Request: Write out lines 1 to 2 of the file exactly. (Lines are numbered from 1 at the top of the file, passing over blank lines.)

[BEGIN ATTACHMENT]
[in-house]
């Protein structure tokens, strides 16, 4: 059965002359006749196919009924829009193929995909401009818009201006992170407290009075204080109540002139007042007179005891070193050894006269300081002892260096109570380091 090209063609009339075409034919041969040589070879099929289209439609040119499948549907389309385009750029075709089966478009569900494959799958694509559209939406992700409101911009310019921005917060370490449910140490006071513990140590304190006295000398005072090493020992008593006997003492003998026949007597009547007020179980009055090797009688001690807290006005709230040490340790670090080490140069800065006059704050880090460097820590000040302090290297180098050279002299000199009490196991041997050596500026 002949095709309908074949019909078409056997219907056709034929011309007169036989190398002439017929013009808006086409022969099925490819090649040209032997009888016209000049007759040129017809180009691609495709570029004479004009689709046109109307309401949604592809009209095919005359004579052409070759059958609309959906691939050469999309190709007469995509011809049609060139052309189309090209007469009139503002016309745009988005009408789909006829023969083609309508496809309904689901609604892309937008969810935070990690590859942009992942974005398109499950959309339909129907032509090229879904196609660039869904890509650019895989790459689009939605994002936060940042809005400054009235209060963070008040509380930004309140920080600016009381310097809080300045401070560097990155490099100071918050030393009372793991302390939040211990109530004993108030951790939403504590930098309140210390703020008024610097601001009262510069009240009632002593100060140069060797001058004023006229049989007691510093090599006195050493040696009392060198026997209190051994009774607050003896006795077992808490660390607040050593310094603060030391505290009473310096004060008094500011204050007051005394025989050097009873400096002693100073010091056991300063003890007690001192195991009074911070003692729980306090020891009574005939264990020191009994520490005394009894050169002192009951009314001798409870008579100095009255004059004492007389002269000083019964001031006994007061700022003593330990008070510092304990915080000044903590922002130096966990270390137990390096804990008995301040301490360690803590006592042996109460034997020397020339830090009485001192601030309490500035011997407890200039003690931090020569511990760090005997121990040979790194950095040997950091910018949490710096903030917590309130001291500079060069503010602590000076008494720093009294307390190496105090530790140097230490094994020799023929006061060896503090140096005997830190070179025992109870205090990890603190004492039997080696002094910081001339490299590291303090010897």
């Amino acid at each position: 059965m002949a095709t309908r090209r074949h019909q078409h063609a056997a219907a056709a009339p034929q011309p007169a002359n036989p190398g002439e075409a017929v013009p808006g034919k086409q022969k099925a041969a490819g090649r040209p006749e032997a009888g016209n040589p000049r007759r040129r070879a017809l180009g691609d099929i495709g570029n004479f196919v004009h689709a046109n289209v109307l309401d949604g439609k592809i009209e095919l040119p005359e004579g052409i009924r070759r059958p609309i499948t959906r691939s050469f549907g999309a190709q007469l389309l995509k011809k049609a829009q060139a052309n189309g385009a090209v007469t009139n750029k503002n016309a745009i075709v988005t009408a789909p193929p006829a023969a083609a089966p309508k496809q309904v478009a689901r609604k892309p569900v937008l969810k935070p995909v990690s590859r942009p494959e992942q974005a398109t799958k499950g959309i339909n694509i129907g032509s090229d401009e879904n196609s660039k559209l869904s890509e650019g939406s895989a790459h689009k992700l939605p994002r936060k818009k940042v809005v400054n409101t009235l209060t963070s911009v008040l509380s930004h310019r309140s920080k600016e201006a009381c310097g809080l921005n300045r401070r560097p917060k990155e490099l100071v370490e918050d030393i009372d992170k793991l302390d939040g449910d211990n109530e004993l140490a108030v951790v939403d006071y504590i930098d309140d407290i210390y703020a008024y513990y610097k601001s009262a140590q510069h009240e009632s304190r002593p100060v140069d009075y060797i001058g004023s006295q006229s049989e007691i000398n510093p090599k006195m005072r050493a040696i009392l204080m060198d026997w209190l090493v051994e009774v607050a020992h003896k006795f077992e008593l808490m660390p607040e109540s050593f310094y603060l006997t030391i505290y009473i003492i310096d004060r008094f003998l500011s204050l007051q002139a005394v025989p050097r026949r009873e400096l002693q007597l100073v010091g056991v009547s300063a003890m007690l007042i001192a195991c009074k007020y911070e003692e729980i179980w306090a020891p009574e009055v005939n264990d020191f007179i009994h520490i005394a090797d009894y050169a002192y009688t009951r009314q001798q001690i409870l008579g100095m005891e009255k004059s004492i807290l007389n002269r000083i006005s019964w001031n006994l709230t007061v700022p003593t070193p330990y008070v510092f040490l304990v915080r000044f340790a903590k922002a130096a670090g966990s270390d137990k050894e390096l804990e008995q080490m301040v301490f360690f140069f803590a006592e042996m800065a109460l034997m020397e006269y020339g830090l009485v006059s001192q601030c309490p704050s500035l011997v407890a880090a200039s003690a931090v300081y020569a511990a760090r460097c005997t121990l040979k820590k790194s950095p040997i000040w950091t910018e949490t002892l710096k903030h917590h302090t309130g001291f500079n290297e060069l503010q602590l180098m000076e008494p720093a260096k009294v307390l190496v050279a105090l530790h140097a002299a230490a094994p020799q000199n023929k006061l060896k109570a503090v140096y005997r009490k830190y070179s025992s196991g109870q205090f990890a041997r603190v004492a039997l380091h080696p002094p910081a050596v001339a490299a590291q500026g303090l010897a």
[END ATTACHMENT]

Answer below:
[in-house]
């Protein structure tokens, strides 16, 4: 059965002359006749196919009924829009193929995909401009818009201006992170407290009075204080109540002139007042007179005891070193050894006269300081002892260096109570380091 090209063609009339075409034919041969040589070879099929289209439609040119499948549907389309385009750029075709089966478009569900494959799958694509559209939406992700409101911009310019921005917060370490449910140490006071513990140590304190006295000398005072090493020992008593006997003492003998026949007597009547007020179980009055090797009688001690807290006005709230040490340790670090080490140069800065006059704050880090460097820590000040302090290297180098050279002299000199009490196991041997050596500026 002949095709309908074949019909078409056997219907056709034929011309007169036989190398002439017929013009808006086409022969099925490819090649040209032997009888016209000049007759040129017809180009691609495709570029004479004009689709046109109307309401949604592809009209095919005359004579052409070759059958609309959906691939050469999309190709007469995509011809049609060139052309189309090209007469009139503002016309745009988005009408789909006829023969083609309508496809309904689901609604892309937008969810935070990690590859942009992942974005398109499950959309339909129907032509090229879904196609660039869904890509650019895989790459689009939605994002936060940042809005400054009235209060963070008040509380930004309140920080600016009381310097809080300045401070560097990155490099100071918050030393009372793991302390939040211990109530004993108030951790939403504590930098309140210390703020008024610097601001009262510069009240009632002593100060140069060797001058004023006229049989007691510093090599006195050493040696009392060198026997209190051994009774607050003896006795077992808490660390607040050593310094603060030391505290009473310096004060008094500011204050007051005394025989050097009873400096002693100073010091056991300063003890007690001192195991009074911070003692729980306090020891009574005939264990020191009994520490005394009894050169002192009951009314001798409870008579100095009255004059004492007389002269000083019964001031006994007061700022003593330990008070510092304990915080000044903590922002130096966990270390137990390096804990008995301040301490360690803590006592042996109460034997020397020339830090009485001192601030309490500035011997407890200039003690931090020569511990760090005997121990040979790194950095040997950091910018949490710096903030917590309130001291500079060069503010602590000076008494720093009294307390190496105090530790140097230490094994020799023929006061060896503090140096005997830190070179025992109870205090990890603190004492039997080696002094910081001339490299590291303090010897």